Despite stability, private investment has not been energised for long. And stability has not reduced unpredictability. On average, private investment has been hovering around 24 percent of GDP, which is inadequate for a growing economy. Due to low domestic private investment, there is slow foreign direct investment (FDI). Despite the fact that the government has been trying to attract FDI through favourable policies, there is still a lack of enthusiasm. Though Bangladesh is a growing economy, and the market size is expected to grow, it is yet to become a production hub for international manufacturers. The government has allocated land for special economic zones to both private and foreign investors, but the progress has generally been slow. Ease of doing business must be ensured by improving infrastructure, removing red-tapism, ensuring policy clarity, adopting technology, and improving human resource quality.
Stability has protected the nexus between capital and political power. Massive conflicts of interest prevail in the system since many policymakers have stakes in fiscal, monetary, trade and other sectoral policies. Many in the periphery of political power have also been rehabilitated and rewarded. Hence, they do not want any changes (or disturbances) in this stability. Of course, democracy would require accounting of all unearned money and transparency of public expenditure.
The unique location in the Bay of Bengal, coupled with its economic rise, has increased Bangladesh's importance in the region. Our stability has been supported by some international partners. As such, Bangladesh has been conducting a balancing act between two competing countries, China and India, quite well. Both China and India are important trading partners and have provided us with loans of various sizes. Naturally, they have an active interest in Bangladesh.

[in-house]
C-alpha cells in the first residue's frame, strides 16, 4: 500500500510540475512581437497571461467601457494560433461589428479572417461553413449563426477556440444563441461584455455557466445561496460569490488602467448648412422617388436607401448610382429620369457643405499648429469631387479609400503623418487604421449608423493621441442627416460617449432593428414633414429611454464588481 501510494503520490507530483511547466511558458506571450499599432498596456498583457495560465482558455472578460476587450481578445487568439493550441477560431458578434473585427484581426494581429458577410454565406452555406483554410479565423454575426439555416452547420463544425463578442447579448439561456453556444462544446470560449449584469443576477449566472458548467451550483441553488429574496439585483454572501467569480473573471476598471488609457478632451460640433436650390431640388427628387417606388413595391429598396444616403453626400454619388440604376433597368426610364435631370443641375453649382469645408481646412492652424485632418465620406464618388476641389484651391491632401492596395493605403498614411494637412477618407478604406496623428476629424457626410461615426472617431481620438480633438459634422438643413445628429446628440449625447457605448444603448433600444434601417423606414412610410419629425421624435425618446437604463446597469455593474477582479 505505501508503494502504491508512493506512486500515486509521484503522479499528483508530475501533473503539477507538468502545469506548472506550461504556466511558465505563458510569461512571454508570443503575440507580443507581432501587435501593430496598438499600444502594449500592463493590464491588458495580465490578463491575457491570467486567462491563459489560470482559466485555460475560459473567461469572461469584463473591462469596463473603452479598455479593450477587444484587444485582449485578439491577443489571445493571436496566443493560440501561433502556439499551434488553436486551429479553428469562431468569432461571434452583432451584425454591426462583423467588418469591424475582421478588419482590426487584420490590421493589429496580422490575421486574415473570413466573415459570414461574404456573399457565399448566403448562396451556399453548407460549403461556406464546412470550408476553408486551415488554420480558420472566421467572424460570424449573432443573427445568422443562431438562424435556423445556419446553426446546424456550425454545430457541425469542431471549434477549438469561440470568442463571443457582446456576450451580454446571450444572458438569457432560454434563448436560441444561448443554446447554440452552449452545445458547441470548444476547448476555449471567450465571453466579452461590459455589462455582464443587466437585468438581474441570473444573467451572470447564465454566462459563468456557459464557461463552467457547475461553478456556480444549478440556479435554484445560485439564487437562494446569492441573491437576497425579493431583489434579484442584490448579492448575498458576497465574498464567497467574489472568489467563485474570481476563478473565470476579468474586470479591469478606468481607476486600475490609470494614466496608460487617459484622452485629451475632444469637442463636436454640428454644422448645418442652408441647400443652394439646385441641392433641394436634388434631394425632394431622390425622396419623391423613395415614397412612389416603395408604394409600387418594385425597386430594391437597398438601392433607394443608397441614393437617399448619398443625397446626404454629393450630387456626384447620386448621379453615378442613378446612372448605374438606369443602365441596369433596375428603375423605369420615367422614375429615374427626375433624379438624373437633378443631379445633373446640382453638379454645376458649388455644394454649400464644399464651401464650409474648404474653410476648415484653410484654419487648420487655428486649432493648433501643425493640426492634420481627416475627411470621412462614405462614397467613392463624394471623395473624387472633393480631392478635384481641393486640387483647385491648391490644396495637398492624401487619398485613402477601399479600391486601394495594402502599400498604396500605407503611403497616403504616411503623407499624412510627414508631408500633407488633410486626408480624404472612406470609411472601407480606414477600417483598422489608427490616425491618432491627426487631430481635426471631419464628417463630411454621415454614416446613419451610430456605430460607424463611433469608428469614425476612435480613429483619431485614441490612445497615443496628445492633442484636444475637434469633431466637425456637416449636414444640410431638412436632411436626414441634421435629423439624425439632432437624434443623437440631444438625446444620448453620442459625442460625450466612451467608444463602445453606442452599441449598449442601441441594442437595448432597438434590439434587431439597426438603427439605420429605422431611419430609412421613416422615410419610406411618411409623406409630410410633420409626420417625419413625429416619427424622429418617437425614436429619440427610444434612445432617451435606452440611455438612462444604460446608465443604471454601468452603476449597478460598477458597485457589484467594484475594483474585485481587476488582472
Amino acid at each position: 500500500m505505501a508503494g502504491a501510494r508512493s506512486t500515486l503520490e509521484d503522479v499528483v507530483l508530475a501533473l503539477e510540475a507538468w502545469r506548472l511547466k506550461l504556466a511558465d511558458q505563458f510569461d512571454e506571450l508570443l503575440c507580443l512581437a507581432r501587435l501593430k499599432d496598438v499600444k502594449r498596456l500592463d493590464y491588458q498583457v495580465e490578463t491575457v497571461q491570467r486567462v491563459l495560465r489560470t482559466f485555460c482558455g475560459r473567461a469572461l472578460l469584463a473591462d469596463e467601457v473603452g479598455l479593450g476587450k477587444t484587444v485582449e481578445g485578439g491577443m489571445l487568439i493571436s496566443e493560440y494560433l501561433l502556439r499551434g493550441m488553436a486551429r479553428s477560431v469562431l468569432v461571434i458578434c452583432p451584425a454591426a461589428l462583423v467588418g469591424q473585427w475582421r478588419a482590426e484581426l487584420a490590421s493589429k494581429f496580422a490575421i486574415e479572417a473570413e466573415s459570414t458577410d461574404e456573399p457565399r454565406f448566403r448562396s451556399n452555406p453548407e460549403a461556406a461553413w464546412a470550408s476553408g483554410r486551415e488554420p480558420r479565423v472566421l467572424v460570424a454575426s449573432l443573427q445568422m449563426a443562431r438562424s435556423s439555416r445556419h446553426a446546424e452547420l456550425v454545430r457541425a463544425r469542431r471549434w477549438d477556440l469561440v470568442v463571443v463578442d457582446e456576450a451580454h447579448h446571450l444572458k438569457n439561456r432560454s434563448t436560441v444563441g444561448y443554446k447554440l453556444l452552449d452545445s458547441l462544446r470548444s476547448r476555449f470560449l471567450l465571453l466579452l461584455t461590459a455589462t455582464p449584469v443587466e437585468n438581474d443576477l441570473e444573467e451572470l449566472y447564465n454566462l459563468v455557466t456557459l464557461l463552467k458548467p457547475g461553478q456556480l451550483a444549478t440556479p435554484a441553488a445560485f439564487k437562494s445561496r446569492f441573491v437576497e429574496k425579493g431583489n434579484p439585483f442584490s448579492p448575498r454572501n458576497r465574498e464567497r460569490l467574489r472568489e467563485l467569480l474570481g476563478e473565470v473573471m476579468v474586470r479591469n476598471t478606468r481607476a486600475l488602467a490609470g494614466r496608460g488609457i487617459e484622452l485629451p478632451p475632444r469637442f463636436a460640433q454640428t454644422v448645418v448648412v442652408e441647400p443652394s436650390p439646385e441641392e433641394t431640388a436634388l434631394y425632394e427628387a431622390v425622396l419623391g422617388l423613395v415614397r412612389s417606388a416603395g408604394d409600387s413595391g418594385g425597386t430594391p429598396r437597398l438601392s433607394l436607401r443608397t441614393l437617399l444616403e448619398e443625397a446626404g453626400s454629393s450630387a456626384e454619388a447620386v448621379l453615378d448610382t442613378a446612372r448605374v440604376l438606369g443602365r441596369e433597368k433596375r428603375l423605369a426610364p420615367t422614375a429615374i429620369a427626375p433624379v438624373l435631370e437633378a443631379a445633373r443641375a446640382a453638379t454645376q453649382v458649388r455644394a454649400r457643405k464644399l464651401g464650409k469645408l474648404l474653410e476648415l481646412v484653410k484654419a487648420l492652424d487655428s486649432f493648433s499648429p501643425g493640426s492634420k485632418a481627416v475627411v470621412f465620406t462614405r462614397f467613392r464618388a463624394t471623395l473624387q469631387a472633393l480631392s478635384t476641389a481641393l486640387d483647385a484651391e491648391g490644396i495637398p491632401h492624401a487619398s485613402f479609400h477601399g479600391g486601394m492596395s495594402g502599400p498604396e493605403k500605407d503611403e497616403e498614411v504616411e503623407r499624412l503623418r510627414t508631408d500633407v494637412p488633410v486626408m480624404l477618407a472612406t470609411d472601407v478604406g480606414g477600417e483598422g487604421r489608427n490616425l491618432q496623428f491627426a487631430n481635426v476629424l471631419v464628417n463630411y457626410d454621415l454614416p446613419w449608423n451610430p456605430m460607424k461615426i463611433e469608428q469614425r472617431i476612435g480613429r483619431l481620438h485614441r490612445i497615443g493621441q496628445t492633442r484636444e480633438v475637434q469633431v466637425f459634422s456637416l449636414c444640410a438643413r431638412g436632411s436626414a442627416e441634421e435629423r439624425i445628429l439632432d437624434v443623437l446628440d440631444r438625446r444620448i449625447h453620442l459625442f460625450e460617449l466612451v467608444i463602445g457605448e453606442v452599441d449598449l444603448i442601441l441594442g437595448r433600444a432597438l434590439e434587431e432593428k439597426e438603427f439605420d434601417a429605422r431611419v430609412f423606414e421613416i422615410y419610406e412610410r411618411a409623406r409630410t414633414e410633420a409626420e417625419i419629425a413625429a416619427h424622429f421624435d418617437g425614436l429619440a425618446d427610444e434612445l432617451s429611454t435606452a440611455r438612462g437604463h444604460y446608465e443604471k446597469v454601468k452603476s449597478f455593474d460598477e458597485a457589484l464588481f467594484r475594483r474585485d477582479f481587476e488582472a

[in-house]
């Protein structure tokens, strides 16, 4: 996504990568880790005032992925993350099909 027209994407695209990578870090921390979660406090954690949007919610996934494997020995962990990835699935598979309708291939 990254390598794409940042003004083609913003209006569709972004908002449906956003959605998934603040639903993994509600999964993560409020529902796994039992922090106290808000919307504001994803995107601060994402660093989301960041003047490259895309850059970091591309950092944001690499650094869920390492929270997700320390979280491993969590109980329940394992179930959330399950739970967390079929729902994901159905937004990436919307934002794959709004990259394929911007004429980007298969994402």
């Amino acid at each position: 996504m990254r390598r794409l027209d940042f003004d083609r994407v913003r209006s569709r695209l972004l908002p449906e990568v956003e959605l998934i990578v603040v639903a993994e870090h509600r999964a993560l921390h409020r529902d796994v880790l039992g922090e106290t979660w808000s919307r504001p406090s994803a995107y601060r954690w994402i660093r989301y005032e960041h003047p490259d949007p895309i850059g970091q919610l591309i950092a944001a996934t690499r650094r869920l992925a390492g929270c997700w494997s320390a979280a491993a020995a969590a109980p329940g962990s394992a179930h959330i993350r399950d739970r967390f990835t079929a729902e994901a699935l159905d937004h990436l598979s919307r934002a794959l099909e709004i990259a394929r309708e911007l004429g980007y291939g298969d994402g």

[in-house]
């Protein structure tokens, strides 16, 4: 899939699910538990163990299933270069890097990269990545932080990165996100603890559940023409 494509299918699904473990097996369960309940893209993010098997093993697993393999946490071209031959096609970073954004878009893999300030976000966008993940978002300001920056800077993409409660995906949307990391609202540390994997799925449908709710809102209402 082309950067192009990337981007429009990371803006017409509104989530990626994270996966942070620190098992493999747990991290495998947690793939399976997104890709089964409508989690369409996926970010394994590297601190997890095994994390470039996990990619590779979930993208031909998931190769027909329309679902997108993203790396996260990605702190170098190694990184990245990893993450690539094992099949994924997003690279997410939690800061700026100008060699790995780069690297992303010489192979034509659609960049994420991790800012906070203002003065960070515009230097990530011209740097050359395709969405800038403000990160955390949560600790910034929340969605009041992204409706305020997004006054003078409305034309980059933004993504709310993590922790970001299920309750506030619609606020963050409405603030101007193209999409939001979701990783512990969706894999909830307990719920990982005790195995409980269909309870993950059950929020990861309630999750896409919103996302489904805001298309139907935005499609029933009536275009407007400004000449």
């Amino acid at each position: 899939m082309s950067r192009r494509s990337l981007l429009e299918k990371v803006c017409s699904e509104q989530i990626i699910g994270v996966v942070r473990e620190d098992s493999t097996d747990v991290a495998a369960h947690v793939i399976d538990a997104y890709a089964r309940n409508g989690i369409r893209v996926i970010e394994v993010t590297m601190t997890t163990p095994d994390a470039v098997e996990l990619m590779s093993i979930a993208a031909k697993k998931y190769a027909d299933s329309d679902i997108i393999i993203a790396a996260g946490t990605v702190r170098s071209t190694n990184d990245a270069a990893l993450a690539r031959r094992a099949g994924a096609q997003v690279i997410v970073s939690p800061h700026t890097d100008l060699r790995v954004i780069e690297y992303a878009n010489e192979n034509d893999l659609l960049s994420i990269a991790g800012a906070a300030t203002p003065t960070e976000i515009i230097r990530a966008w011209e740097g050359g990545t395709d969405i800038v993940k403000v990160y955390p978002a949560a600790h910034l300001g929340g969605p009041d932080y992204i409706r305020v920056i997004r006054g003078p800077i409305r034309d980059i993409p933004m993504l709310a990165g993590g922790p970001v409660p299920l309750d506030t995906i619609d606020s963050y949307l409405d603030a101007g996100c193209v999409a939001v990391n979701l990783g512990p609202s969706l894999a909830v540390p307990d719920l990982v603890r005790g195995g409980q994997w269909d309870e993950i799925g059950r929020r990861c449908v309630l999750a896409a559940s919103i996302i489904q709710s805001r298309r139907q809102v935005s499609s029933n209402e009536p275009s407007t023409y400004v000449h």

Bangladesh's geographical position has also increased its geostrategic significance for the US as the latter aims to contain Chinese influence in the Indo-Pacific region. The current US position is to deal with Bangladesh-related issues through the prism of India. Stability is important for the US, too, but not at the cost of democracy. The US has made this clear in its recent policies, which have been geared towards promoting democracy in Bangladesh.
Additionally, the EU Election Exploratory Mission is currently visiting Bangladesh. They will undertake an assessment of the political environment and electoral framework, in close partnership and consultation with all stakeholders.
These developed countries are important stakeholders as Bangladesh's economy is connected to them through trade, remittances, investment, education, science and technology, and much more. Therefore, it is natural that they would have a keen interest in Bangladesh's politics and election administration.
But, ideally, this should not have been the case. Bangladesh should have been capable of holding an acceptable, high-quality national election on its own. Unfortunately, the credibility of the past two general elections has been questioned. The stability of power has probably been consolidated, but democracy has weakened. A transition to democracy and the nurturing of the democratic process will be painful and difficult. And the upcoming polls will be a test for Bangladesh to prove its capability and willingness to hold a high-quality election that will not be questioned within or outside the country. A democratic culture is crucial for sustaining the economic growth the country has achieved so far, and for distributing the benefits of this growth among all citizens of the country.
Dr Fahmida Khatun is executive director at the Centre for Policy Dialogue (CPD) and non-resident senior fellow of the Atlantic Council. Views expressed in this article are the author's own.